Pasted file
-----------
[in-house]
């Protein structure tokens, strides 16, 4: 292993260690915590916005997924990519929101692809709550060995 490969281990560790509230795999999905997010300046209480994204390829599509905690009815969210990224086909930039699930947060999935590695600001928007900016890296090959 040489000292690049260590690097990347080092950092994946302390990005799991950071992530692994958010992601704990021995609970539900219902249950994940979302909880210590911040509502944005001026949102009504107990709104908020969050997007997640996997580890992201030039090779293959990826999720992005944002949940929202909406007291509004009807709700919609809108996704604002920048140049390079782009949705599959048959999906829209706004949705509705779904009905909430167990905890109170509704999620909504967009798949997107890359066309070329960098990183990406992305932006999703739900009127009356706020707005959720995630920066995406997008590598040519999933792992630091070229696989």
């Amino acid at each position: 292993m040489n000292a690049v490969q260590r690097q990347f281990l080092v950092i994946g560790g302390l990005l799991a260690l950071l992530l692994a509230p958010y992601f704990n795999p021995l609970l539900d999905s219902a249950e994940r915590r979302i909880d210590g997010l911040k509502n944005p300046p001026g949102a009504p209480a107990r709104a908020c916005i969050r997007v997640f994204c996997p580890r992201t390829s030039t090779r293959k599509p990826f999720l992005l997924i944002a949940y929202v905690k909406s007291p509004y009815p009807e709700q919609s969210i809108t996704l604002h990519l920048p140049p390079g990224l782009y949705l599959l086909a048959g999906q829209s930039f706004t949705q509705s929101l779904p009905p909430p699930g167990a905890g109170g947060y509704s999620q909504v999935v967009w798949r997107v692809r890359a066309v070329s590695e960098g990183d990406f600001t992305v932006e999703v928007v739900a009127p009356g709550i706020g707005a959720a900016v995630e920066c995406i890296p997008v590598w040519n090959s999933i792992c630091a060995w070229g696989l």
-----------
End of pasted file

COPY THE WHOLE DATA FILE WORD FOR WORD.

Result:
[in-house]
């Protein structure tokens, strides 16, 4: 292993260690915590916005997924990519929101692809709550060995 490969281990560790509230795999999905997010300046209480994204390829599509905690009815969210990224086909930039699930947060999935590695600001928007900016890296090959 040489000292690049260590690097990347080092950092994946302390990005799991950071992530692994958010992601704990021995609970539900219902249950994940979302909880210590911040509502944005001026949102009504107990709104908020969050997007997640996997580890992201030039090779293959990826999720992005944002949940929202909406007291509004009807709700919609809108996704604002920048140049390079782009949705599959048959999906829209706004949705509705779904009905909430167990905890109170509704999620909504967009798949997107890359066309070329960098990183990406992305932006999703739900009127009356706020707005959720995630920066995406997008590598040519999933792992630091070229696989």
């Amino acid at each position: 292993m040489n000292a690049v490969q260590r690097q990347f281990l080092v950092i994946g560790g302390l990005l799991a260690l950071l992530l692994a509230p958010y992601f704990n795999p021995l609970l539900d999905s219902a249950e994940r915590r979302i909880d210590g997010l911040k509502n944005p300046p001026g949102a009504p209480a107990r709104a908020c916005i969050r997007v997640f994204c996997p580890r992201t390829s030039t090779r293959k599509p990826f999720l992005l997924i944002a949940y929202v905690k909406s007291p509004y009815p009807e709700q919609s969210i809108t996704l604002h990519l920048p140049p390079g990224l782009y949705l599959l086909a048959g999906q829209s930039f706004t949705q509705s929101l779904p009905p909430p699930g167990a905890g109170g947060y509704s999620q909504v999935v967009w798949r997107v692809r890359a066309v070329s590695e960098g990183d990406f600001t992305v932006e999703v928007v739900a009127p009356g709550i706020g707005a959720a900016v995630e920066c995406i890296p997008v590598w040519n090959s999933i792992c630091a060995w070229g696989l």